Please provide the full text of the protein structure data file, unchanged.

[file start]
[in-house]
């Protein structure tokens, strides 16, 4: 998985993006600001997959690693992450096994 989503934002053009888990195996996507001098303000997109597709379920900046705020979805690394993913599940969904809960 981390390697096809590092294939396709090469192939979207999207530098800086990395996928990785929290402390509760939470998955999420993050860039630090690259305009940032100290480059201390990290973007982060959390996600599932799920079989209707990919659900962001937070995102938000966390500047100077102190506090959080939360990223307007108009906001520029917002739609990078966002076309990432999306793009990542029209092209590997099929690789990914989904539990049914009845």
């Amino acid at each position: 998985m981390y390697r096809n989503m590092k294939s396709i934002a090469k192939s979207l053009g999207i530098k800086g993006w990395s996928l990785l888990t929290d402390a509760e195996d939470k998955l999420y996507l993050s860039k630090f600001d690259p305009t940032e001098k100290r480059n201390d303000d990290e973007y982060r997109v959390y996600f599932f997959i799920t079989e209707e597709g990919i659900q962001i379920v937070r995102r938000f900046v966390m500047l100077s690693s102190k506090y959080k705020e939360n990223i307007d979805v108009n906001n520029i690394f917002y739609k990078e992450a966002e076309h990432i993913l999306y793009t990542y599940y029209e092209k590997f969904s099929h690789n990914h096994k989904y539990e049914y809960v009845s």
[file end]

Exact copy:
[in-house]
């Protein structure tokens, strides 16, 4: 998985993006600001997959690693992450096994 989503934002053009888990195996996507001098303000997109597709379920900046705020979805690394993913599940969904809960 981390390697096809590092294939396709090469192939979207999207530098800086990395996928990785929290402390509760939470998955999420993050860039630090690259305009940032100290480059201390990290973007982060959390996600599932799920079989209707990919659900962001937070995102938000966390500047100077102190506090959080939360990223307007108009906001520029917002739609990078966002076309990432999306793009990542029209092209590997099929690789990914989904539990049914009845």
């Amino acid at each position: 998985m981390y390697r096809n989503m590092k294939s396709i934002a090469k192939s979207l053009g999207i530098k800086g993006w990395s996928l990785l888990t929290d402390a509760e195996d939470k998955l999420y996507l993050s860039k630090f600001d690259p305009t940032e001098k100290r480059n201390d303000d990290e973007y982060r997109v959390y996600f599932f997959i799920t079989e209707e597709g990919i659900q962001i379920v937070r995102r938000f900046v966390m500047l100077s690693s102190k506090y959080k705020e939360n990223i307007d979805v108009n906001n520029i690394f917002y739609k990078e992450a966002e076309h990432i993913l999306y793009t990542y599940y029209e092209k590997f969904s099929h690789n990914h096994k989904y539990e049914y809960v009845s």